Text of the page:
Pharmacogenomic biomarkers do not predict response to drotrecogin alfa in patients with severe sepsis

Ann Intensive Care. 2018 Jan 31;8(1):16. doi: 10.1186/s13613-018-0353-2.


Purpose: To explore potential design for pharmacogenomics trials in sepsis, we investigate the interaction between pharmacogenomic biomarkers and response to drotrecogin alfa (activated) (DrotAA). This trial was designed to validate whether previously identified improved response polymorphisms (IRPs A and B) were associated with an improved response to DrotAA in severe sepsis.

Methods: Patients with severe sepsis at high risk of death, who received DrotAA or not, with DNA available were included and matched to controls adjusting for age, APACHE II or SAPS II, organ dysfunction, ventilation, medical/surgical status, infection site, and propensity score (probability that a patient would have received DrotAA given their baseline characteristics). Independent genotyping and two-phase data transfer mitigated bias. The primary analysis compared the effect of DrotAA in IRP+ and IRP- groups on in-hospital 28-day mortality. Secondary endpoints included time to death in hospital; intensive care unit (ICU)-, hospital-, and ventilator-free days; and overall DrotAA treatment effect on mortality.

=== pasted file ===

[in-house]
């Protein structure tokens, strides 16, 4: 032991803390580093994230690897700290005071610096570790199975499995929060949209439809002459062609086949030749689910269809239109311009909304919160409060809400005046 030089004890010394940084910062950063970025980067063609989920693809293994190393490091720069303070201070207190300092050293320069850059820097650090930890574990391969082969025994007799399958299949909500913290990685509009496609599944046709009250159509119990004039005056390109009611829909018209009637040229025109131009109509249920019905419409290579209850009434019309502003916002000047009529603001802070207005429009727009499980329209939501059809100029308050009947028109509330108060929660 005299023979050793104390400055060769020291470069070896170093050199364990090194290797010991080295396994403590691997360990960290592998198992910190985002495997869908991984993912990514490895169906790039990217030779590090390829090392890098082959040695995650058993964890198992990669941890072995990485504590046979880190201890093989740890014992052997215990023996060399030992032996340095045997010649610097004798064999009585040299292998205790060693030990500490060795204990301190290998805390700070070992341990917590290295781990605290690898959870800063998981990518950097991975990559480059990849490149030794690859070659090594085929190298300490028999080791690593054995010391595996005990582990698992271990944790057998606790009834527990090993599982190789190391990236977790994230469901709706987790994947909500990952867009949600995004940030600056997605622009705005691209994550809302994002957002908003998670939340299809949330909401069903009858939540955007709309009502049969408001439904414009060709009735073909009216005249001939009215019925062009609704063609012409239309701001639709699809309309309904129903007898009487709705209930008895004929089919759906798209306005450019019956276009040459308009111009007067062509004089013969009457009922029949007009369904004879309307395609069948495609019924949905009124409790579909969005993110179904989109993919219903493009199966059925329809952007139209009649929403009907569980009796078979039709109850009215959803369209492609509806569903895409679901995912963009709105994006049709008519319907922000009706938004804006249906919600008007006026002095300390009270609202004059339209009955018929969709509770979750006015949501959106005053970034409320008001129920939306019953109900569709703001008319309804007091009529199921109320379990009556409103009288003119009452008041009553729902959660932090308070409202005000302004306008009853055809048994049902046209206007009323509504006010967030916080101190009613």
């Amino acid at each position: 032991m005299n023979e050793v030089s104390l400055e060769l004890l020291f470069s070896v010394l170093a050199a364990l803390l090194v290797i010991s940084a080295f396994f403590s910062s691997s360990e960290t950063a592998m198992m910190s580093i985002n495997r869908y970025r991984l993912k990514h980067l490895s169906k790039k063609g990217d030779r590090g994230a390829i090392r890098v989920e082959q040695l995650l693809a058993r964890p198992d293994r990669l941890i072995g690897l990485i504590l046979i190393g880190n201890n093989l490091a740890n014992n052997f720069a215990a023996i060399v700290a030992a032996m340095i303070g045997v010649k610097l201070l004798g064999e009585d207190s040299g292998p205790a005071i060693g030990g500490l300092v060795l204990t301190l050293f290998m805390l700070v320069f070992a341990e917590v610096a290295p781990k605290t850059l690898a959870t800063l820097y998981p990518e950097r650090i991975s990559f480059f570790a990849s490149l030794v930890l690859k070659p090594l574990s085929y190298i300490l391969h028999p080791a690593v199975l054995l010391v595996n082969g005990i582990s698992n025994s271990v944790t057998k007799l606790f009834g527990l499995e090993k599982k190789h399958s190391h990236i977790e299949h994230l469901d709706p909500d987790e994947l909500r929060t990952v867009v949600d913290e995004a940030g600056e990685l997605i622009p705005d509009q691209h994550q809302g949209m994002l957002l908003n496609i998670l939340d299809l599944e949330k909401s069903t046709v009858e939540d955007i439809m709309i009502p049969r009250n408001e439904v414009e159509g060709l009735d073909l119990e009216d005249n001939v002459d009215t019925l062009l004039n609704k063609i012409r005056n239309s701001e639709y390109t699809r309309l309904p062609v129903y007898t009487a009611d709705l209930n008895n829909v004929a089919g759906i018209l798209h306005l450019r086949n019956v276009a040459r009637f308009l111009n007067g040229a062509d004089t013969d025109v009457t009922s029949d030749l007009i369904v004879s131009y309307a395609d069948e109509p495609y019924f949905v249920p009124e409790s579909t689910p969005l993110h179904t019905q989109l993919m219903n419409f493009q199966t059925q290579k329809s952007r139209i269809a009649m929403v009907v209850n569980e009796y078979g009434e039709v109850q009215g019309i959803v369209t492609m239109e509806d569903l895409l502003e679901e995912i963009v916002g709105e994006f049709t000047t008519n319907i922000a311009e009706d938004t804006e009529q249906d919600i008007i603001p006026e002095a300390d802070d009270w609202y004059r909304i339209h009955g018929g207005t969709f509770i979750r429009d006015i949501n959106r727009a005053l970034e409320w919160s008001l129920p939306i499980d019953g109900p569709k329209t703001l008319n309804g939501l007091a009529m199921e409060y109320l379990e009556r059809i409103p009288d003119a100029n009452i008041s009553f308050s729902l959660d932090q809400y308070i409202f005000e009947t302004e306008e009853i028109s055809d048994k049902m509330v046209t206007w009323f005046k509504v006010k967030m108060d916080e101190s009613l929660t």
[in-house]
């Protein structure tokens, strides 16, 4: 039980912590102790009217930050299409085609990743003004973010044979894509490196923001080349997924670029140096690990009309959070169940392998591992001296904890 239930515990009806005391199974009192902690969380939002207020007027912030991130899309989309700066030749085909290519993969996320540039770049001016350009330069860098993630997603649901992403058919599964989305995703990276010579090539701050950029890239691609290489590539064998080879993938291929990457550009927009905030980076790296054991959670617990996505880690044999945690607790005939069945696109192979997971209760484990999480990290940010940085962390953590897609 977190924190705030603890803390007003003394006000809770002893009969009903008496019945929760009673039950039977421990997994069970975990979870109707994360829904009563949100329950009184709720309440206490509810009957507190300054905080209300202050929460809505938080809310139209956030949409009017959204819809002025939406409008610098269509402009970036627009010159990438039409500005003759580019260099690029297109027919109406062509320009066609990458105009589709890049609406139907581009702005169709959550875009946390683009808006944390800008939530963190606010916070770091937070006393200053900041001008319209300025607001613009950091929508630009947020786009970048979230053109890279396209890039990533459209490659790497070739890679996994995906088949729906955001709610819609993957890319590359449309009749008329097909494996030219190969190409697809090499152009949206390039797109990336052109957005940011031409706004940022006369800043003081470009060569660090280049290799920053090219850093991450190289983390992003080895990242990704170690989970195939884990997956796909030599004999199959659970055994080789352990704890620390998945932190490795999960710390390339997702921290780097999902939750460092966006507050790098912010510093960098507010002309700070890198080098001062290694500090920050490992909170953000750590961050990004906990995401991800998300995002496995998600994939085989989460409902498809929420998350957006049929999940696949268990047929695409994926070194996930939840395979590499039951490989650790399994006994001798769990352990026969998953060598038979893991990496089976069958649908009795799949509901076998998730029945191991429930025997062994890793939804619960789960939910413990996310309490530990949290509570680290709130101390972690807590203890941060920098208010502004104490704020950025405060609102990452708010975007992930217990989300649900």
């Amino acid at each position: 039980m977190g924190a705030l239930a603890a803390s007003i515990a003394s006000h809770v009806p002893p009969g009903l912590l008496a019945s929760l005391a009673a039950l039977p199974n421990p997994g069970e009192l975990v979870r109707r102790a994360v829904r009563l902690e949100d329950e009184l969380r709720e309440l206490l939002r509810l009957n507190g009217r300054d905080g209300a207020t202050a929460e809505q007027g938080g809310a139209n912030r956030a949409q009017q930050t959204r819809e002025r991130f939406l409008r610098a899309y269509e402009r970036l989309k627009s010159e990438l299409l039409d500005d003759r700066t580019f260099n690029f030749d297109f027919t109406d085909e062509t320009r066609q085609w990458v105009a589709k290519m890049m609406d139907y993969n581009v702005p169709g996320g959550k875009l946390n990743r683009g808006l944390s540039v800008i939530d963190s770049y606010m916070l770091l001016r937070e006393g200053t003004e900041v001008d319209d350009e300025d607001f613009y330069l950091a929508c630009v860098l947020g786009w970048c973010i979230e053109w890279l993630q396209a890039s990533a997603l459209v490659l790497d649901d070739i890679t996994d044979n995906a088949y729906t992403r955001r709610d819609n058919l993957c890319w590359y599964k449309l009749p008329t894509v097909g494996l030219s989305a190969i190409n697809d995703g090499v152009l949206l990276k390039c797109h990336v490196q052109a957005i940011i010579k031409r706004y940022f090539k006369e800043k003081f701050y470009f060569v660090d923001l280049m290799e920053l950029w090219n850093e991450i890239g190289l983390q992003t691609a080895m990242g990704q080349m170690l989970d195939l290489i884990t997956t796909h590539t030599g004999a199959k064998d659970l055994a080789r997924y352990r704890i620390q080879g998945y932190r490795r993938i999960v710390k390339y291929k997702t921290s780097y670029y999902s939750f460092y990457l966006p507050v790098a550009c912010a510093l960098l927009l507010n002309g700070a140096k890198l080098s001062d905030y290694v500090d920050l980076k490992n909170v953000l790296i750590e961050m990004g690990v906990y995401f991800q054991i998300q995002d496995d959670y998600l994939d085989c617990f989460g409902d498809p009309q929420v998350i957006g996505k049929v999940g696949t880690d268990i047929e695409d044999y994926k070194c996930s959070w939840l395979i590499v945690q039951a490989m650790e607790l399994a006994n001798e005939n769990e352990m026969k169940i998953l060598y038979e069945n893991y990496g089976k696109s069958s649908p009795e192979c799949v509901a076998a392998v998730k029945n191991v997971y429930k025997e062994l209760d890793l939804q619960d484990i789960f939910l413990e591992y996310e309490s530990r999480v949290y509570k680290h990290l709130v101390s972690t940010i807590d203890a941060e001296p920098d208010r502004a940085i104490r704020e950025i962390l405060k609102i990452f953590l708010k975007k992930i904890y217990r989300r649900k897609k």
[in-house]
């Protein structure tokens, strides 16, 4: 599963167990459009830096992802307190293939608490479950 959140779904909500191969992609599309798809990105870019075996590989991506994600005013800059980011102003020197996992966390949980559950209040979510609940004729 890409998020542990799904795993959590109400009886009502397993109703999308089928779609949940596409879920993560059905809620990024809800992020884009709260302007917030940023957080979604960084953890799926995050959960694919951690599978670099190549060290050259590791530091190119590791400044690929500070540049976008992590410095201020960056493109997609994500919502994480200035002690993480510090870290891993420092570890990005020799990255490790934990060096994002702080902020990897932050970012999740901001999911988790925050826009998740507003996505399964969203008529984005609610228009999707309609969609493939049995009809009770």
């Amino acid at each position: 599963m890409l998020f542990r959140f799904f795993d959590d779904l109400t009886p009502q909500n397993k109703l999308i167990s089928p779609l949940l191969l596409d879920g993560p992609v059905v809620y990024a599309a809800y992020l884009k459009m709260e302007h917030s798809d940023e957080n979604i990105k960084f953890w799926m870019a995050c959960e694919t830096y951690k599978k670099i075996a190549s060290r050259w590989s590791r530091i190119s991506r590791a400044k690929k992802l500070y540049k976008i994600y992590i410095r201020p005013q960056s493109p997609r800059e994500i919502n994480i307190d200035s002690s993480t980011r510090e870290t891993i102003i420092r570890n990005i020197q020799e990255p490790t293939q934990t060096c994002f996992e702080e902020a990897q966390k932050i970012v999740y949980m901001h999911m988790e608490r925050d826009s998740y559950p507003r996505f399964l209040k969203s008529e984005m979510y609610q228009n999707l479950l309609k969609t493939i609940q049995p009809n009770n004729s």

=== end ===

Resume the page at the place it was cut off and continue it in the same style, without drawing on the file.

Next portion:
Results: Six hundred and ninety-two patients treated with DrotAA were successfully matched to 1935 patients not treated with DrotAA. Genotyping was successful for 639 (DrotAA) and 1684 (nonDrotAA) matched patients. The primary hypothesis of a genotype-by-treatment interaction (assessed by conditional logistic regression analysis) was not significant (P = 0.30 IRP A; P = 0.78 IRP B), and there was no significant genotype by treatment interaction for any secondary endpoint.

Conclusions: Neither IRP A nor IRP B predicted differential response to DrotAA on in-hospital 28-day mortality. registration NCT01486524.

Keywords: Activated protein C; Drotrecogin alfa (activated); Pharmacogenomics biomarker; Propensity score; Severe sepsis.

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